Taken as an educational initiative, the notion of social capital presents another prism with which to present the notion of faith. While faith in G-d, religion, Torah, and halakhah, may be difficult to define, to teach, and to describe, faith in the Jewish people and their ability to depend on each other is tangible, proven, and is not simply history, it continues through today. It can likewise be highlighted in multiple subjects. When teaching Torah, educators can underscore the development of the Jewish people, from the time of Abraham onward. When did the Jewish people begin to have faith in each other? When were they able to begin to depend on each other and know that they were safe with each other? How did Moses, David, and Solomon use their leadership to promote (or failed to promote) the notion of the Jewish people? Discuss how as much as they needed faith in G-d, the Jewish people needed a faith in each other throughout history.
This then becomes a rich topic for other subjects as well. In discussing Jewish values and middot, the conversation becomes rich in the values that have ensured the continuity of the Jewish people. Lessons can begin with the notion of kol yisrael areivin zeh lazeh, that all Jews are responsible for each other, and how this is translated into day to day life. The list of values that can then be connected to the subject is of course endless: tzedekah, protecting the orphan and widow, redeeming prisoners are just a few examples. The notion of faith in the Jewish people demands an understanding of moral values, how they were practiced in the past, and how they can be implemented today in order to ensure the continuity of the Jewish people as well as faith in it.
The question remains whether this concept can be applied to religious values as well. Without touching directly on a faith in G-d, how can religious values be taught through the prism of a faith in the Jewish people? What comes to mind is Ahad Ha’Am’s memorable statement that as much as the Jewish people have kept the Shabbat, so has the Shabbat kept the Jewish people. Here is an example of how a religious value, so integrally tied to a basic faith in G-d and in G-d’s commandments, can still be seen as a concept existing outside of a strictly religious framework. Ahad HaAm’s notion of Shabbat reflects directly back on a faith in the Jewish people, Shabbat becoming a safety net from where Jews were able to sustain themselves as well as each other. The challenge for educators is to expand this concept and apply it to all aspects of Jewish education.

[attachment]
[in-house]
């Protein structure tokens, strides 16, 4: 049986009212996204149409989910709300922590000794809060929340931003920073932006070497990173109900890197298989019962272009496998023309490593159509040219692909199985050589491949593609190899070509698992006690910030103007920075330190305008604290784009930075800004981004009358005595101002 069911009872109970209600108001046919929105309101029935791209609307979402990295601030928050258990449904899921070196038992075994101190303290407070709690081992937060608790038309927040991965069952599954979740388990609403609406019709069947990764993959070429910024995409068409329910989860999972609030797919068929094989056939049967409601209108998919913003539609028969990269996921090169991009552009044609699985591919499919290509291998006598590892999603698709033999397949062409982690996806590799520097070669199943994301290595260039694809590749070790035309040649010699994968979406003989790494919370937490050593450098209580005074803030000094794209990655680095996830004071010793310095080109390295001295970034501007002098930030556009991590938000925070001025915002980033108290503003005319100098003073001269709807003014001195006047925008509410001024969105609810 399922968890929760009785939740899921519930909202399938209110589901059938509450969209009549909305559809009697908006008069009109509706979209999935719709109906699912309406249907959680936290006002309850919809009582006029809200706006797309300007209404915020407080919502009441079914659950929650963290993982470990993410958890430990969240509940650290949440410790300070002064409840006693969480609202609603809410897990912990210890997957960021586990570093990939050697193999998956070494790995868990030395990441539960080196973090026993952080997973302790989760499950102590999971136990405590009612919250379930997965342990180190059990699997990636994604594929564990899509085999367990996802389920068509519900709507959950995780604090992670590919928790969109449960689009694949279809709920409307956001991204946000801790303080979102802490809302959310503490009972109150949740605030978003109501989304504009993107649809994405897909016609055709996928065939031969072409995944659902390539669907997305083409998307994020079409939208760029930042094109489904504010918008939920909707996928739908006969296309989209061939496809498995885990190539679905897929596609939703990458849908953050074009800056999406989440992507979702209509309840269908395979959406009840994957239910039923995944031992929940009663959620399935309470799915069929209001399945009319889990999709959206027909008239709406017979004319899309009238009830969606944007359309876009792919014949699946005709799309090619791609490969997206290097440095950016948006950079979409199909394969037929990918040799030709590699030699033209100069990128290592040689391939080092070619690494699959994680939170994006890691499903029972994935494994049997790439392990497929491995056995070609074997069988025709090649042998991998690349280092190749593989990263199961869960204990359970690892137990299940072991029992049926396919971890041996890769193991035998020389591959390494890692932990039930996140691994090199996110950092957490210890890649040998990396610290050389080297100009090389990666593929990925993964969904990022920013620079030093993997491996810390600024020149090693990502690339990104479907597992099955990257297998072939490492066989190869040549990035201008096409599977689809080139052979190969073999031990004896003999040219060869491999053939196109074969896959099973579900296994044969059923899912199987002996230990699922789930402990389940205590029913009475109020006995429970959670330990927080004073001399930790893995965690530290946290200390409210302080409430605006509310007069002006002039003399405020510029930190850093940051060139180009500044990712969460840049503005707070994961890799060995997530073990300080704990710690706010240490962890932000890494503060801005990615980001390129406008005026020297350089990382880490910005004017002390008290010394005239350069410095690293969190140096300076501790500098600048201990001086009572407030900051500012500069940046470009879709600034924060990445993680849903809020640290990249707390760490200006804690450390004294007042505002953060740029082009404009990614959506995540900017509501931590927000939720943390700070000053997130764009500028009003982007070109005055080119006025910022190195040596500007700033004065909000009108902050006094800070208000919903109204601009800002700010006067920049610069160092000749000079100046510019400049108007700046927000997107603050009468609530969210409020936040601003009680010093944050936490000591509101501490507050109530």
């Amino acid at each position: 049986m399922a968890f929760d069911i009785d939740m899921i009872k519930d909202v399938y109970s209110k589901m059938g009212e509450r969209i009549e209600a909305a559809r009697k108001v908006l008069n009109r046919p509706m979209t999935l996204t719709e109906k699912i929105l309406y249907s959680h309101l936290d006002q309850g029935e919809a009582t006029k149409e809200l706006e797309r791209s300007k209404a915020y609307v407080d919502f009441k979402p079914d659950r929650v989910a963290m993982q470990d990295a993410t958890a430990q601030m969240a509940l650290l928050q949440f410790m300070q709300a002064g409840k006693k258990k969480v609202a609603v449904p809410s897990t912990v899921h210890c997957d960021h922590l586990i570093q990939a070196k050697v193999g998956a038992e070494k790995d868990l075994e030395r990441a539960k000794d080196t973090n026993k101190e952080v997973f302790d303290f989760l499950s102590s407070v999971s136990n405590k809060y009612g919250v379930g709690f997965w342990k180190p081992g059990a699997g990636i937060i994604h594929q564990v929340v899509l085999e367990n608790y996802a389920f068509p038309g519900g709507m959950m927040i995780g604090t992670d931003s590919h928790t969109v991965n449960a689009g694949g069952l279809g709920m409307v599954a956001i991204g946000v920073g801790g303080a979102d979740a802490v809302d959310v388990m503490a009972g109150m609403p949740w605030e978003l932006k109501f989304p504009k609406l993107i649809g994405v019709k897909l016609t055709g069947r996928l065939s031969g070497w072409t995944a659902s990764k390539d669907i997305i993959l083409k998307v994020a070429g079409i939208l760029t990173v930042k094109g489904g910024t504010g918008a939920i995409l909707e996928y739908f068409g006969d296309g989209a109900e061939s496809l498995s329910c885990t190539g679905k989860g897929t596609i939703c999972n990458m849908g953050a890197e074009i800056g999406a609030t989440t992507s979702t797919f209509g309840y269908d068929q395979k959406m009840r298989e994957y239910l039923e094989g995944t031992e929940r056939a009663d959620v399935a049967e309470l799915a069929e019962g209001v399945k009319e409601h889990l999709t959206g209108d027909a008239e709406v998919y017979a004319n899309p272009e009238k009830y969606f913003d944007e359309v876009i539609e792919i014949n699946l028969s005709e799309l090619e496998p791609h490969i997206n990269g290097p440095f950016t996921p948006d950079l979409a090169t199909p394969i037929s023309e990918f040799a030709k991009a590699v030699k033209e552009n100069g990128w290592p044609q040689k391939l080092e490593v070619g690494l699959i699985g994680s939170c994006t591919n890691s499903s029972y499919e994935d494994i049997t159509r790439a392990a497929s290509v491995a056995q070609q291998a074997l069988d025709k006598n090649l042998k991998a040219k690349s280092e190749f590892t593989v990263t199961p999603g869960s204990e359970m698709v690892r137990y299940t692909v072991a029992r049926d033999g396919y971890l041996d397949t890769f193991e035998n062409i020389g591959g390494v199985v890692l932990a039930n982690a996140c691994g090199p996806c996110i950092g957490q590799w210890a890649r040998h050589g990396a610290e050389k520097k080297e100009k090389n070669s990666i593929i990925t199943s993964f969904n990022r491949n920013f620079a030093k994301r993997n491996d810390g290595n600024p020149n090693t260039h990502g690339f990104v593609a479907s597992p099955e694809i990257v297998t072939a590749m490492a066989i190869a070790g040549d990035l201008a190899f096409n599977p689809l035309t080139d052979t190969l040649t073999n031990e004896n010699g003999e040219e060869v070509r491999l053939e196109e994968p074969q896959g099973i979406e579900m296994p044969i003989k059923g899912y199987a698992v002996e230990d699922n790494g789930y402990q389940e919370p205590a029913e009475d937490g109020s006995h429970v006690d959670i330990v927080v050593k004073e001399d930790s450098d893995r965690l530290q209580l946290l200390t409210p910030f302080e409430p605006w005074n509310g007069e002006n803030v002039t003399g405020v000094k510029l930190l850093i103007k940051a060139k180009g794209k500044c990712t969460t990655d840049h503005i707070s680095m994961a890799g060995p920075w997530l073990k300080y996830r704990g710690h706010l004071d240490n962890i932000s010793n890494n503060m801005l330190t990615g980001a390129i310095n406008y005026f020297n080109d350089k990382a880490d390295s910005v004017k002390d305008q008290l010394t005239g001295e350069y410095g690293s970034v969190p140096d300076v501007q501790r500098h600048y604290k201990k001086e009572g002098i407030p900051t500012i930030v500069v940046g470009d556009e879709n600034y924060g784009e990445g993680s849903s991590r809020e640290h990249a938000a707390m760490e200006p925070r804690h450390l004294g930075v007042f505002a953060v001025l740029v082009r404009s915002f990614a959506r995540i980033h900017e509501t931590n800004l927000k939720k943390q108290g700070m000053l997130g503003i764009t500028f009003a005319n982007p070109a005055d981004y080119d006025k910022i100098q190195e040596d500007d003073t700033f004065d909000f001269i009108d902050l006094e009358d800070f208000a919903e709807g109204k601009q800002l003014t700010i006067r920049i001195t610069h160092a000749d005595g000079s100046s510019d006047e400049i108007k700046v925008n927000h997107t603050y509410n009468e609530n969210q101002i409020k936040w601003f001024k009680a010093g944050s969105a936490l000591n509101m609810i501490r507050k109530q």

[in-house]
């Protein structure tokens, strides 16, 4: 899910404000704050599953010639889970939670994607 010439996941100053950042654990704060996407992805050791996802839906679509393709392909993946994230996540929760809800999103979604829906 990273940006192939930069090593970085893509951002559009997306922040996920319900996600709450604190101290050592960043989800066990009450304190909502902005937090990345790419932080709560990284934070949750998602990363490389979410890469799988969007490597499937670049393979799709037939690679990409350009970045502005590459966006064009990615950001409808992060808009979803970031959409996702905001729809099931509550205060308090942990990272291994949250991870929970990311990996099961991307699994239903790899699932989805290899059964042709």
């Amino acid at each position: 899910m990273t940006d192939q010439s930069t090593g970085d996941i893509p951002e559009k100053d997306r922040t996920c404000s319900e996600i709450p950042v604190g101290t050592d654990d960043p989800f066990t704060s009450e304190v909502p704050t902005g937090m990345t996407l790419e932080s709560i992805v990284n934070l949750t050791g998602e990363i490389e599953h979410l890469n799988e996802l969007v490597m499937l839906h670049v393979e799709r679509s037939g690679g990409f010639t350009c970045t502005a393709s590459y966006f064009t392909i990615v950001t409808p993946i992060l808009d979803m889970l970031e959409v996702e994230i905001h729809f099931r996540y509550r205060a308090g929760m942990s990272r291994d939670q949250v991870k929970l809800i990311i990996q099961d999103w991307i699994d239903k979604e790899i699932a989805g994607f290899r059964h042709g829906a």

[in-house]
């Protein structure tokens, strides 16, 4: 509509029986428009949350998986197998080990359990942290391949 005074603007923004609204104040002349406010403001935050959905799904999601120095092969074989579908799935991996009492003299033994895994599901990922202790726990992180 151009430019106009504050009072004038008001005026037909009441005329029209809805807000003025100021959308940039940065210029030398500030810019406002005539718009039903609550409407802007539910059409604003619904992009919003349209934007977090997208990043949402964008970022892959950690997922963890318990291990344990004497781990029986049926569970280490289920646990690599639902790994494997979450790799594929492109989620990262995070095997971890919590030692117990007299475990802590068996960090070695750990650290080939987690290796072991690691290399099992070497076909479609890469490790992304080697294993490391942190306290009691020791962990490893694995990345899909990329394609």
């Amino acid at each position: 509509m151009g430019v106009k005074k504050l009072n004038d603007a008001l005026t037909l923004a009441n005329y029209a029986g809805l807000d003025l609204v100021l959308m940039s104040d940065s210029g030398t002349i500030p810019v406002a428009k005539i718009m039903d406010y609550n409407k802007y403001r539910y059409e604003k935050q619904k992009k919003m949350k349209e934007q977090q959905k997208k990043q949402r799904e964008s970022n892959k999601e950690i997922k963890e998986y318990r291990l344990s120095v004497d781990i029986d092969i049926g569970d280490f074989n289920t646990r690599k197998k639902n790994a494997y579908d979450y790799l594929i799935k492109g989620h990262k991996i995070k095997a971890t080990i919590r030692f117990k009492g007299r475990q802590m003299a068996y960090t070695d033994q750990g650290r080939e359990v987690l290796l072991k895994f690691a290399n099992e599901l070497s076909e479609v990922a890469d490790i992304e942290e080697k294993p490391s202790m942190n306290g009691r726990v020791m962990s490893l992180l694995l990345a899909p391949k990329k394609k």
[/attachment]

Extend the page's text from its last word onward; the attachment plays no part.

I am in no way recommending that theology and traditional faith be taken out of the curriculum. Rather, an emphasis on this type of faith, a faith that has been proven and is tangible, can be promoted in cases where theology is difficult, or where students’ age makes traditional faith difficult to accept or digest. Faith in the Jewish people is real, can be seen in all areas of Jewish learning, and demands action on the part of students: now that you understand what the Jewish people can do for you, and that you can have faith in the Jewish people, what are you doing to ensure the continuity of the Jewish people? ♦
Catriella Freedman, the Coordinator of Curriculum and Program Development for the International School for Jewish Peoplehood Studies at Beit Hatfutsot in Ramat Aviv, Israel, is also the author of the Florence Melton Adult Mini School Curriculum Foundations of Jewish Family Living: Jewish Values for Parents to Share With Their Children. She can be reached at email@example.com.